by Bryson Hile
previewed on PC
Shadows: Awakening is a game titled exactly how it should be. This real-time, point and click role playing game puts the player in the spirit of an awakened demonic entity. The demon, known as the Devourer, is able to consume the souls of mortals and use them to his will. He has been summoned by a mysterious hooded man, who you learn more about later. His connection with the demon and any souls it consumes will determine the future of your story.
The ability to take on souls and use them to your will is somewhat morbid, but also really fun. The first soul I devoured was Evia, Daughter of Fire. Evia used to be a mage who harnessed the power of fire. The others I could choose from had descriptions fitting a warrior, rogue and ranger. All had different backgrounds that sounded interesting to explore.
The Devourer’s second ability is switching between his world, known as the Shadow Realm, and the the mortal world where the souls resides. Being able to switch between the two worlds is enjoyable as a whole and many puzzles require the use of both. Switching changes up both gameplay and the environment itself. A collapsed bridge in the Mortal Realm can be whole and usable in the Shadow Realm and used to walk across. There are also locations in the Mortal Realm where demons are not allowed but the souls you possess can travel freely. Throughout the game you are able to take control of other souls and switch liberally between souls and the demon, as well as the two realms.
A Demonic Puppeteer
A demonic puppeteer is not exactly what it's cracked up to be, though. Throughout the Shadow Realm lie crystals that can be collected for healing purposes. These crystals are one of the very few ways to heal your (mortal) souls. I found it very difficult during areas with many enemies and boss fights to heal. Unlike the souls, the Devourer can heal in a number of ways.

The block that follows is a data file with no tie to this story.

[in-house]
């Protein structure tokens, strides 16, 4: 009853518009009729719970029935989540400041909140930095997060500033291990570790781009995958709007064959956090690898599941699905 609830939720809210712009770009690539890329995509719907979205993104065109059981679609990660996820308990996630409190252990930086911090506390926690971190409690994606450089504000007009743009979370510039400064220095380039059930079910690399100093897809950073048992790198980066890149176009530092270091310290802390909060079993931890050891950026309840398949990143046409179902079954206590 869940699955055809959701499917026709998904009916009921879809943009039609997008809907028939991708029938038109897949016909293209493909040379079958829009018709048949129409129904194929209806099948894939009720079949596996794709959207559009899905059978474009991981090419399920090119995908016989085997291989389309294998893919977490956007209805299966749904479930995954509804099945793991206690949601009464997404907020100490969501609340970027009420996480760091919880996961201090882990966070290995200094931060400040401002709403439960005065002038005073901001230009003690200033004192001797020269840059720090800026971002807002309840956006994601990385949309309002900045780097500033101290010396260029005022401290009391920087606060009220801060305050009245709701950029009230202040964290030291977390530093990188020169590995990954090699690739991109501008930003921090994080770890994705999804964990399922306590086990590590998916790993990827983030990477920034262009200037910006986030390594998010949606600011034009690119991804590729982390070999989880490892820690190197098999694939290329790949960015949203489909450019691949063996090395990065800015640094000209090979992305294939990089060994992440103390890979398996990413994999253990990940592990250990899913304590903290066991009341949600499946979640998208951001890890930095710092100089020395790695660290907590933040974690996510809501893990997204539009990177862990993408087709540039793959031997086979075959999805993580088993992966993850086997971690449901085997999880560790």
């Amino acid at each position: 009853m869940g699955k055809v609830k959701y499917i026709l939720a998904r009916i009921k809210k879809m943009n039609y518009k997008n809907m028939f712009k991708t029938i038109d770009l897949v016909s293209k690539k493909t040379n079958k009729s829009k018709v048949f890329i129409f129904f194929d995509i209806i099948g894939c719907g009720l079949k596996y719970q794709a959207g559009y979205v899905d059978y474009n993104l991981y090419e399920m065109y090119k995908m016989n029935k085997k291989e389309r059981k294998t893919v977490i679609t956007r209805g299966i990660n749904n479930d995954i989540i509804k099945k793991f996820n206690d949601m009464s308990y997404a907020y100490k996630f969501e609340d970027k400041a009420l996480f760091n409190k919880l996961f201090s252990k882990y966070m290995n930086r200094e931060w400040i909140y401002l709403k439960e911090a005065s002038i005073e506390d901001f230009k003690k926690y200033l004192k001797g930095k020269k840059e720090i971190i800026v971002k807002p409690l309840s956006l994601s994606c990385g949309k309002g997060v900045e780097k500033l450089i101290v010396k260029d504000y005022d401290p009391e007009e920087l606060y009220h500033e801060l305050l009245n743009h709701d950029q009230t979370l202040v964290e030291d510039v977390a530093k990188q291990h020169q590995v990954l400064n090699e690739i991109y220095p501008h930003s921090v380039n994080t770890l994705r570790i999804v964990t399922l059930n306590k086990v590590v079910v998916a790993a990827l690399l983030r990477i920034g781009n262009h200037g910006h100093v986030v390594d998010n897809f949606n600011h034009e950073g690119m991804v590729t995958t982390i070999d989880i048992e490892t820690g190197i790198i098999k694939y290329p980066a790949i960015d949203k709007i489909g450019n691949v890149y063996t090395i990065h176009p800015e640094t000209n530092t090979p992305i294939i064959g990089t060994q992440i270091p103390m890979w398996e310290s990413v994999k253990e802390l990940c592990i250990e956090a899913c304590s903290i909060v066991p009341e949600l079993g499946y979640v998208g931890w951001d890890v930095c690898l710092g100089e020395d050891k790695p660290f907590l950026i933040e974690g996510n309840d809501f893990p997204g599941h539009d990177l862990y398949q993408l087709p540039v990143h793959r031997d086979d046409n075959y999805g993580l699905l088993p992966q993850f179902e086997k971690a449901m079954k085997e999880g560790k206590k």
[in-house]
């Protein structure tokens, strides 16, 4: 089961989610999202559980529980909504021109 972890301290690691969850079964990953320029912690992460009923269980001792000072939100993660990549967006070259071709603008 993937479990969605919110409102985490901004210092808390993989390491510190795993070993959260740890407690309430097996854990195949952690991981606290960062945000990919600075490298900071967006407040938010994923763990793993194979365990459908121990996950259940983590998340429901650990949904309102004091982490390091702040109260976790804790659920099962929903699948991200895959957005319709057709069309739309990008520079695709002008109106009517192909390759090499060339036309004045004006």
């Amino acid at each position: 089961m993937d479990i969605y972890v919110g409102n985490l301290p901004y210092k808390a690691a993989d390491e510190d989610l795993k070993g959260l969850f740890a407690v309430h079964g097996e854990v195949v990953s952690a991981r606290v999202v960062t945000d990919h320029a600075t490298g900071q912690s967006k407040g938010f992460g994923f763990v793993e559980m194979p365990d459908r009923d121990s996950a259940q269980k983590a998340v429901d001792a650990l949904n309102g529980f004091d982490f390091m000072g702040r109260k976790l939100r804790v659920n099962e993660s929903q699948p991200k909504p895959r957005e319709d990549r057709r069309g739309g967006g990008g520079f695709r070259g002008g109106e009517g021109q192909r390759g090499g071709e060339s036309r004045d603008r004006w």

Weapons vary widely, and many of them have specific types of damages such as fire or ice. The different types of conditions made them better or worse against certain enemies, who are equally varied. Evia’s fire attacks are able to reach good distances, but facing enemies with ranged attacks can be difficult. Dodging and attacking feels as if they are competing to take the primarily role. This is different when playing with the Devourer. His attacks are primarily melee.
When facing a boss, I found a fun little strategy in which I would switch between to the two worlds, move myself to a different position and reenter taking the enemy by surprise. Some enemies show up in both worlds though. There is a type of spider that has a spirit-like shield over it. Defeating it requires the demon to take the shield out first, and then I use a soul to finish it off. These types of enemies were enjoyable to play against, and a great motivation to use the two realm strategy.
Deep Lore and Gameplay
Where Shadows: Awakening shines brightly is its lore and extensive gameplay which is said to be over 40 hours in the final game. Side quests present themselves in many areas giving the player a choice on what to do next and your decisions in dialogue affect how the world around you interacts with you. With the deep lore potential that the game has I am betting I’ll happily spend those 40 hours playing come release. Shadows: Awakening is a ginormous game and I’m confident it will be a must have for frequent RPG gamers.